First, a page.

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PBOC, ECB exchange digital currency views

By CHEN JIA | China Daily | Updated: 2021-11-11 09:05

Visitors view information at a booth promoting the e-CNY during an expo in Beijing. [Photo by Chen Xiaogen/For China Daily]

Central bank head tells event global monetary ties can help defuse risks

The People's Bank of China, the central bank, and the European Central Bank are having "regular technical exchanges" on aspects like design, applications and use of central bank digital currencies or CBDCs.

Yi Gang, governor of the PBOC, said PBOC-ECB communications signify progress toward exploring the use of CBDCs in cross-border payments. They are part of efforts to promote the development of the international monetary system.

Yi made the remarks in his address to the 30th Anniversary Conference of the Bank of Finland Institute for Emerging Economics. "We would like to strengthen cooperation with other central banks and international organizations on CBDCs."

The PBOC published a copy of his speech on its website on Wednesday. Analysts immediately reviewed the document and said the PBOC-ECB communications signal that the monetary authorities of China and the European Union may deepen their cooperation to set up systems for their respective CBDCs.

The larger goal is to use CBDCs to defuse potential risks that may arise from various privately developed cryptocurrencies such as Bitcoin, analysts said.

In his speech, Yi said the PBOC is also building a management model for the digital RMB, or e-CNY, with reference to the management of cash and bank accounts. It will increase interoperability with the existing electronic payment tools, and improve the e-CNY ecosystem.

An executive of the ECB said on Friday that central banks have to prepare for a digital future and the digitalization trend requires CBDCs as a complement to cash, foreign media reported.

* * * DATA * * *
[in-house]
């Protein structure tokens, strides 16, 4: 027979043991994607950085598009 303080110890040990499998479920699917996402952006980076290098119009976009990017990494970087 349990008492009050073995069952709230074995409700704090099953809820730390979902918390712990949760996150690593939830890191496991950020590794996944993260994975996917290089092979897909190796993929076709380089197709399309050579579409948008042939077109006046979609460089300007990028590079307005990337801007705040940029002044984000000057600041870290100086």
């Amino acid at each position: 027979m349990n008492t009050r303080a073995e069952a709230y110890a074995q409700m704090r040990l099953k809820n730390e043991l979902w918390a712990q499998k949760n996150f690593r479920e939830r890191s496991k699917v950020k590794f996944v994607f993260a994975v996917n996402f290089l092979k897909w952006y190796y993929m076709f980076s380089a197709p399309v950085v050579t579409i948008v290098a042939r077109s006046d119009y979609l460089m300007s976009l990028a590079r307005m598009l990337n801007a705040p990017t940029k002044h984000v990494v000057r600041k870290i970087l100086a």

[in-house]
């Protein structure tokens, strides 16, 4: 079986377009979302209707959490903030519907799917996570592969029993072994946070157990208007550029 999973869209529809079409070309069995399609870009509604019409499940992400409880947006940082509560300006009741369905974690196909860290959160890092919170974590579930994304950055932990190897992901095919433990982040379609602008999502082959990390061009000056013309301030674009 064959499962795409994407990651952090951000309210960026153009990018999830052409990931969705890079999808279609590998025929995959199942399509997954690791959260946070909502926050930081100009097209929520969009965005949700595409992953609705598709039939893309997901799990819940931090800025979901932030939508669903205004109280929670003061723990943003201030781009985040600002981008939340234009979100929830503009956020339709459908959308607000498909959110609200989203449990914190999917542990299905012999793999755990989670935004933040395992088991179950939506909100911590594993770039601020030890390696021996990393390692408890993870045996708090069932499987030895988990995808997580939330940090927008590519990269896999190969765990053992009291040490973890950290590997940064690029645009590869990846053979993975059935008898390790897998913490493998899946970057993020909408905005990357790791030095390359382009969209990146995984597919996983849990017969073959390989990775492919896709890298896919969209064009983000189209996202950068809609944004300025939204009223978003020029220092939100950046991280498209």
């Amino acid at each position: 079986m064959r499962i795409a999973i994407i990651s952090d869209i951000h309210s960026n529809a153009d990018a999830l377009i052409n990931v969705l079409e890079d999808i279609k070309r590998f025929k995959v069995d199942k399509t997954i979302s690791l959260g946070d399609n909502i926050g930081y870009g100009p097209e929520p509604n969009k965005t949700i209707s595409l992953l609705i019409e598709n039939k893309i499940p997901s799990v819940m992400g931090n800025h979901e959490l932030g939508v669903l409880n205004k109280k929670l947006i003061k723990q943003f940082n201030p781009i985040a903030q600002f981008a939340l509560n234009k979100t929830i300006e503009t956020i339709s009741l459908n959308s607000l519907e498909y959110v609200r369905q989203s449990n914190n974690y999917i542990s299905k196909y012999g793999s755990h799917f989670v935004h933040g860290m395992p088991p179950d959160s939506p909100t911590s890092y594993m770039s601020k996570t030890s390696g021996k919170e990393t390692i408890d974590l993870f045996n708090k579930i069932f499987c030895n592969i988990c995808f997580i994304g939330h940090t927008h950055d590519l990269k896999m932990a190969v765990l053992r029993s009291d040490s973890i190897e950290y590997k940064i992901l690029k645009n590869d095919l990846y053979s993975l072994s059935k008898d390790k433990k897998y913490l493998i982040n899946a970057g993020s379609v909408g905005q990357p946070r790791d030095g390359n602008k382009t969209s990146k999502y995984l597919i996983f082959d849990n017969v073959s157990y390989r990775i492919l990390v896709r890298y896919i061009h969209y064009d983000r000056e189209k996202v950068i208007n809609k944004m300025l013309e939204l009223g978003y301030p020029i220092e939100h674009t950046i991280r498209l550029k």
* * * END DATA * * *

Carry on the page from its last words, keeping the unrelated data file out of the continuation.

It is similar to Chinese monetary authorities' view that the role of the e-CNY is to replace some cash in circulation, which bears no interest, to reduce competition with commercial banks for deposits.

In addition, designers of the e-CNY have introduced the upper limit for digital money transfer through digital wallets to minimize the risk of bank runs, Yi said. During the trials, the PBOC also aims to test the e-CNY's impact on monetary policy and financial stability.

Cross-border use of CBDC is much more complicated. But the PBOC never stops exploring this area, and it has jointly launched the multilateral CBDC bridge project-mBridge-with its counterparts or peers such as the Bank for International Settlements, the Bank of Thailand and the Central Bank of the United Arab Emirates.

Under the mBridge project, a case from Bank of China indicated that the efficiency of cross-border trade settlements can be enhanced when transactions are between mBridge and two interconnected cross-border digital trade instrument platforms. The latter are both blockchain-based trade finance platforms, according to a brochure from the PBOC's Digital Currency Institute.

It indicated that the PBOC Trade Finance Platform is managed by a subsidiary of the PBOC Institute of Digital Currency, which is financial infrastructure that provides public services in trade finance.

The platform has facilitated a number of businesses, including multilevel receivable financing in the supply chain sector, cross-border financing, international trade remittance supervision, and tax reporting on outward payments, the brochure stated.

"Cross-border use of CBDCs involves more complicated issues, such as anti-money laundering measures and customer due diligence. Therefore, the e-CNY focuses on domestic retail payments at this stage," said Yi.

Mu Changchun, director-general of the PBOC's Digital Currency Institute, said that as of Oct 22, 140 million individual wallets and 10 million corporate wallets have been created, with volume totaling 150 million transactions with a value of about 62 billion yuan ($9.7 billion).

Yi also said mobile payment services, which grew 25 percent last year in China, are mainly provided by the private sector. "That is brewing risks of market fragmentation and privacy infringement."

In comparison, CBDCs allow central banks to continue to provide a credible and secure means of payments in the digital era, which can improve efficiency and integrity of the payment system, Yi said.

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